Debt Ceiling Overload? - KTVN Channel 2 - Reno Tahoe Sparks News, Weather, Video

Are We Facing a Debt Ceiling Overload?

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As the incremental progress of lawmakers working on the country's budget problems continues in Washington D.C., news viewers and readers nationwide are continually inundated with every step. And for some, that is adding up to an overload.

"It's odd to me, that the news media is covering this so closely, really," says economist and author Brad Schilling. "I mean it's not like this has never happened before. We've had 18 shutdowns in 40 years and we've hit that debt ceiling 76 times...and it always ends the same. yet the media treats it like a new phenomenon."

But let's face it, the debt ceiling story has what news is looking for.

"It's got high drama. It's got, tension. It's got conflict. It's got a beginning and an end and it's an easy story to get so I'm not surprised at all that it's getting so much media attention," says Donica Mensing a professor of social media at UNR's Reynolds School of Journalism.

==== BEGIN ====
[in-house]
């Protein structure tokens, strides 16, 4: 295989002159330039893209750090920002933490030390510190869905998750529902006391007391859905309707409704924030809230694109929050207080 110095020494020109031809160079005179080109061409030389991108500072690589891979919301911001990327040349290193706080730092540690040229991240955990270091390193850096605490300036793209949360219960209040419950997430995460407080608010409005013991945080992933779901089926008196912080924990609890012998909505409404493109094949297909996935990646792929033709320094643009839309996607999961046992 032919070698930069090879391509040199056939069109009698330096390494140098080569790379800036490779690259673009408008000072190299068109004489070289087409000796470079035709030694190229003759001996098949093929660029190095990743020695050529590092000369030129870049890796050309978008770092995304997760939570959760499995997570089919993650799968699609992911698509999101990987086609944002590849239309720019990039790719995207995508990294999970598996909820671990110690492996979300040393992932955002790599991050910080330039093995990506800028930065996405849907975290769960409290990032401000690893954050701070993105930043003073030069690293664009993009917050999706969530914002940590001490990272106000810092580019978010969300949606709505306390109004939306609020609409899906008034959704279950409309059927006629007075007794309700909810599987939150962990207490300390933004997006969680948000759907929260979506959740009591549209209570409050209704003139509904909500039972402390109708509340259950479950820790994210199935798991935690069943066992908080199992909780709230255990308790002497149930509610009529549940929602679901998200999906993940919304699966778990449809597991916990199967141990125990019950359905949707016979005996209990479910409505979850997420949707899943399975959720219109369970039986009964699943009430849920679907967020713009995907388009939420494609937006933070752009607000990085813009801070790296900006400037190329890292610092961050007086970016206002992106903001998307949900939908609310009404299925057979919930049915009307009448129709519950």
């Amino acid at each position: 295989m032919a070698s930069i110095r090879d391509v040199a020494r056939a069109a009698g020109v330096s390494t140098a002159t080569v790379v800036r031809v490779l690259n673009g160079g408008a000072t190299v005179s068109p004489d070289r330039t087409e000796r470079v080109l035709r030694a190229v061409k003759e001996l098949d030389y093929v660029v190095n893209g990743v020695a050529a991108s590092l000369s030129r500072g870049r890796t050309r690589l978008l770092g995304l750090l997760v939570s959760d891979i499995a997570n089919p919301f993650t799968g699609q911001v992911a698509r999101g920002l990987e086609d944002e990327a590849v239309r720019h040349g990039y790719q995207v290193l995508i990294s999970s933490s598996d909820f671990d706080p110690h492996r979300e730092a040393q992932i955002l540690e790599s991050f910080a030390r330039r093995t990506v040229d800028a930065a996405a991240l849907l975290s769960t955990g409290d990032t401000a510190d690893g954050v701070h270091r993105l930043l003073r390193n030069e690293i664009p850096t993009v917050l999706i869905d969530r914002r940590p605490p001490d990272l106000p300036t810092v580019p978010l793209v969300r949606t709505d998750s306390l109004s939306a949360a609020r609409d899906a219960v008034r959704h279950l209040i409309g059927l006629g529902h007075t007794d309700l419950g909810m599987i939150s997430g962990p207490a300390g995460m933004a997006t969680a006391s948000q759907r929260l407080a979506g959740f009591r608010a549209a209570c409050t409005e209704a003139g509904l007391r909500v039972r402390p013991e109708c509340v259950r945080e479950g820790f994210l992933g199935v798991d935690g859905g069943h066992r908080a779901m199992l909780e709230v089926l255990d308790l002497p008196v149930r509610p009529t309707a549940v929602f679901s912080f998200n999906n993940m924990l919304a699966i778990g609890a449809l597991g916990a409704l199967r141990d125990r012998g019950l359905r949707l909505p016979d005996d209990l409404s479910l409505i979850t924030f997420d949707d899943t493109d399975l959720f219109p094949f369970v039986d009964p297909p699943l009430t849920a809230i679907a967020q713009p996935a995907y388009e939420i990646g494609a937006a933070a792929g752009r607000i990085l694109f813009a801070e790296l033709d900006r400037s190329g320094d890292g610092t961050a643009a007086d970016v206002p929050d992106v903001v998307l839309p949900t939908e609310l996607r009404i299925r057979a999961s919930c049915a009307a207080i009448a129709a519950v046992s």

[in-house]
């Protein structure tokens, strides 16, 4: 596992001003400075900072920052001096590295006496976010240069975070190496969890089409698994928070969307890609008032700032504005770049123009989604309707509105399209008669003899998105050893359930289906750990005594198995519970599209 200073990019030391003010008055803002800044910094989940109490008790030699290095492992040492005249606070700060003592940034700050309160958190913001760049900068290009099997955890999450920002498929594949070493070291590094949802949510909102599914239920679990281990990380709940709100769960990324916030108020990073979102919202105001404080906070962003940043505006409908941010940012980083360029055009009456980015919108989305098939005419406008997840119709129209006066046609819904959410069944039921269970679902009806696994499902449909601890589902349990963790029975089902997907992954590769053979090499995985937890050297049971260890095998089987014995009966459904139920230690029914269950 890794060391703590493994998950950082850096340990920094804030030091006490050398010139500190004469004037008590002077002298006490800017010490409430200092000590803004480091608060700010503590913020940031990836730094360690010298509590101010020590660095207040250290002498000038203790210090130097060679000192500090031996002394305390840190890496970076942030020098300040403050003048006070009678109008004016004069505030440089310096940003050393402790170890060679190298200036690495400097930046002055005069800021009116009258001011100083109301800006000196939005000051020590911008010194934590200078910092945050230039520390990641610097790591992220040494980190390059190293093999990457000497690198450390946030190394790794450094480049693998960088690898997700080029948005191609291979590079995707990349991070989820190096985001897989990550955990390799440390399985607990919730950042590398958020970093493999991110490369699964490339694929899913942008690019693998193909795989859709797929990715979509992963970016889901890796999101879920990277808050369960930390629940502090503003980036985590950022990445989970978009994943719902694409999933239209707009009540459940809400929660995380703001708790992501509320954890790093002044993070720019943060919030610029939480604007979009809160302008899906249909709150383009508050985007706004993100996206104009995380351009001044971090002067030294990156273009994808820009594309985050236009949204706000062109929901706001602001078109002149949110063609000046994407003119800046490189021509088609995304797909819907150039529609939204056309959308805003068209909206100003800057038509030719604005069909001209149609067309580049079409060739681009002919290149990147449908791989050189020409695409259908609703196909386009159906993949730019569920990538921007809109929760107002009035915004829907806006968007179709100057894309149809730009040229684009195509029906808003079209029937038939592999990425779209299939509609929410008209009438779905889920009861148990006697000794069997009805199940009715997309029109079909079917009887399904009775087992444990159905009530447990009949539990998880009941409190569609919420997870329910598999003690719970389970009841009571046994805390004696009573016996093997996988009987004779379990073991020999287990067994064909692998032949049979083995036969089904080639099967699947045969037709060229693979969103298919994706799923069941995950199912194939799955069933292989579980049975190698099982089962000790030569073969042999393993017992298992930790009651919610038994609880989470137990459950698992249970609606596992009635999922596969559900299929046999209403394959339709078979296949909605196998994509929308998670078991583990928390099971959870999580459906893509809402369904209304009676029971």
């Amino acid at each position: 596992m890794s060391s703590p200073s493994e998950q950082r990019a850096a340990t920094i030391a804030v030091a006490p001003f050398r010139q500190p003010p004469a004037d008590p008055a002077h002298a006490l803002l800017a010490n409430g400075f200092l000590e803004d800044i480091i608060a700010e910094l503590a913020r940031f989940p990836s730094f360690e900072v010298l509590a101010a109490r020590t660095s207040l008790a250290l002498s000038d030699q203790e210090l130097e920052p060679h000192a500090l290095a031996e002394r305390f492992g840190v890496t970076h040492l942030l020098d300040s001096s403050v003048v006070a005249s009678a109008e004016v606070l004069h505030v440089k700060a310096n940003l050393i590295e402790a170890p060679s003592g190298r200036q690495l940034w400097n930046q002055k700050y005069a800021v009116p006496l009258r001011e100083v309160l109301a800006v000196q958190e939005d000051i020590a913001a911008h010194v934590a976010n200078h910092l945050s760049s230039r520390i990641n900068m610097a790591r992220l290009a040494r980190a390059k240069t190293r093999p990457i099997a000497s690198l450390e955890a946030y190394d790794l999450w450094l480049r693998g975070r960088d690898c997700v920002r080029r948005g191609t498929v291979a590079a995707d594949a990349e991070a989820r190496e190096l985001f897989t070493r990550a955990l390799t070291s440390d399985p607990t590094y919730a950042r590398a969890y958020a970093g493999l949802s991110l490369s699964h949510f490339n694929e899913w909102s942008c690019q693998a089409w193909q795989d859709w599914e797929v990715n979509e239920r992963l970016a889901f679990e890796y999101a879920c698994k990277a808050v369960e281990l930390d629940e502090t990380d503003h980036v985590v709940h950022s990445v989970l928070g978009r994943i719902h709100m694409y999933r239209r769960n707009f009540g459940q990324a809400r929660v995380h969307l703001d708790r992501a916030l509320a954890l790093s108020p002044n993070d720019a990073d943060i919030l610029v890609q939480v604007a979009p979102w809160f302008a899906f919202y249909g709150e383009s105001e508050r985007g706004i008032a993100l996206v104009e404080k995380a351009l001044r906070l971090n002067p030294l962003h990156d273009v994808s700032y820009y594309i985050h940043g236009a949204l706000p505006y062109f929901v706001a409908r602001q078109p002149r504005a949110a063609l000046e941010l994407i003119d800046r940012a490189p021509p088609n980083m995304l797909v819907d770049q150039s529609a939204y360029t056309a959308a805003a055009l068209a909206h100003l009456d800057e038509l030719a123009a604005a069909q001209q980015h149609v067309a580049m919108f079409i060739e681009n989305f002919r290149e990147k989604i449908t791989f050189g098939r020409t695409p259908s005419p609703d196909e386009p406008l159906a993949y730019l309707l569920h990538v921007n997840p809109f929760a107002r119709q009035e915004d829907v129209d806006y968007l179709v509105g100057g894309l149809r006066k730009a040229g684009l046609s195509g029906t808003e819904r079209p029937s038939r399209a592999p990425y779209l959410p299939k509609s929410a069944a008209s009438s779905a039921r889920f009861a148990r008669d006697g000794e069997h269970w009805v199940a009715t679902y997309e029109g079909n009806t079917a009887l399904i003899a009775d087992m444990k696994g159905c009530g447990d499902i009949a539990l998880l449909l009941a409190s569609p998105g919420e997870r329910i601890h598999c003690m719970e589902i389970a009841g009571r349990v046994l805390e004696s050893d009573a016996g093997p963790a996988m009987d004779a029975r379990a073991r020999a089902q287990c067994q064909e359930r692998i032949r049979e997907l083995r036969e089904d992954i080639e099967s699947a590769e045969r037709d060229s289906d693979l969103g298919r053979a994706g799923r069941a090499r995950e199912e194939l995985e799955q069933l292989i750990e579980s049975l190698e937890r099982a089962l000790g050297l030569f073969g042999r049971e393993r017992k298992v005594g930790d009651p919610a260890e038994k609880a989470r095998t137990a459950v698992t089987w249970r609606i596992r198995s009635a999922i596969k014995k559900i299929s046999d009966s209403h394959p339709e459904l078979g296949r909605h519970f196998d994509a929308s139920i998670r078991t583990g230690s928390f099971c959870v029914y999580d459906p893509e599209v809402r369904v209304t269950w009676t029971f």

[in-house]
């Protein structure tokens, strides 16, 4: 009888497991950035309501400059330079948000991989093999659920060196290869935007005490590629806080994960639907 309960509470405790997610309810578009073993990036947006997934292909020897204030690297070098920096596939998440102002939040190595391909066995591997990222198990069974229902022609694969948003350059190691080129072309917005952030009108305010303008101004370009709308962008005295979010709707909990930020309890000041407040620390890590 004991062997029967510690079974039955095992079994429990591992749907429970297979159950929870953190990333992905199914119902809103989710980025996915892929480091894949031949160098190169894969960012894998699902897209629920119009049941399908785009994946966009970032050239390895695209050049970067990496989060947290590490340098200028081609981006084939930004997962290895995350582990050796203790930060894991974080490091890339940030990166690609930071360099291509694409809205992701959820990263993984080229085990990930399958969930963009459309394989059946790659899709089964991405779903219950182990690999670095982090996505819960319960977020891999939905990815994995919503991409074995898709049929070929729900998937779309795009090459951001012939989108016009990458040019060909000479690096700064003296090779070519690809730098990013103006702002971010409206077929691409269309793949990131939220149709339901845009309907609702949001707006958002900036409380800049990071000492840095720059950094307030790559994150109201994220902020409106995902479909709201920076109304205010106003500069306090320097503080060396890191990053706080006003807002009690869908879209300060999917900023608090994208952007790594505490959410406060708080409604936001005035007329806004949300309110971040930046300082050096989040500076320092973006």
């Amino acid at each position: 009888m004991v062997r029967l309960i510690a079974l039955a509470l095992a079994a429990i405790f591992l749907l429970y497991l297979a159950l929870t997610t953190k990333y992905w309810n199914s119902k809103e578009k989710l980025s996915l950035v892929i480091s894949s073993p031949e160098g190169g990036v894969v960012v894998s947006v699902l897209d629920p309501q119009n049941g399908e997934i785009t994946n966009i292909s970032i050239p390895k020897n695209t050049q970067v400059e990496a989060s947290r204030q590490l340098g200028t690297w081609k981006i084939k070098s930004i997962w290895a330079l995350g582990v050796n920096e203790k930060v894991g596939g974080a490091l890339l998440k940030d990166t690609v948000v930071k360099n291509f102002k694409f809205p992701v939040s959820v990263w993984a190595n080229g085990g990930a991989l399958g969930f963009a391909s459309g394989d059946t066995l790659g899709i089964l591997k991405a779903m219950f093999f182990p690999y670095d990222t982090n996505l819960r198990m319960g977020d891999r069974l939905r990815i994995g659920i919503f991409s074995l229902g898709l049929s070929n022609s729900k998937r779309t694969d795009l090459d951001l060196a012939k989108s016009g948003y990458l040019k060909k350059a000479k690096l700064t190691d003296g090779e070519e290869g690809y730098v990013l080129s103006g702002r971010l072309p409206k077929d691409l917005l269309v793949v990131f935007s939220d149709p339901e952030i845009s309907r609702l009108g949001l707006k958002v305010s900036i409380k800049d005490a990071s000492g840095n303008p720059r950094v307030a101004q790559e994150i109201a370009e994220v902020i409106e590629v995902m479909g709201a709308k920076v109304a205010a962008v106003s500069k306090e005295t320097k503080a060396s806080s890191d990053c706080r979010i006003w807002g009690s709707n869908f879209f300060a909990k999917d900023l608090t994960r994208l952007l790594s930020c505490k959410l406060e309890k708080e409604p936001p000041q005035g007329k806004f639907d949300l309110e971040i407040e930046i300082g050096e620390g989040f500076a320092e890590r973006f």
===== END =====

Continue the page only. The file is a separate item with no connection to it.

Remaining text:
She adds that as large news organizations cut back on manpower, they tend to glom on to big stories like this and they hang on until the end.

"Our media has become so fractured that media just gets louder and bigger until a story is coming out of our pores!" Mensing says.

Some turn it off, some tune it out, some even turn it around.

"Seriously, I think people are over it," says UNR journalism student Alyson Kunzi. "Really we all have such a focus on social media now and what I see on it is a lot of memes and jokes about the government. Which means maybe all that coverage is backfiring."

Written by Erin Breen 

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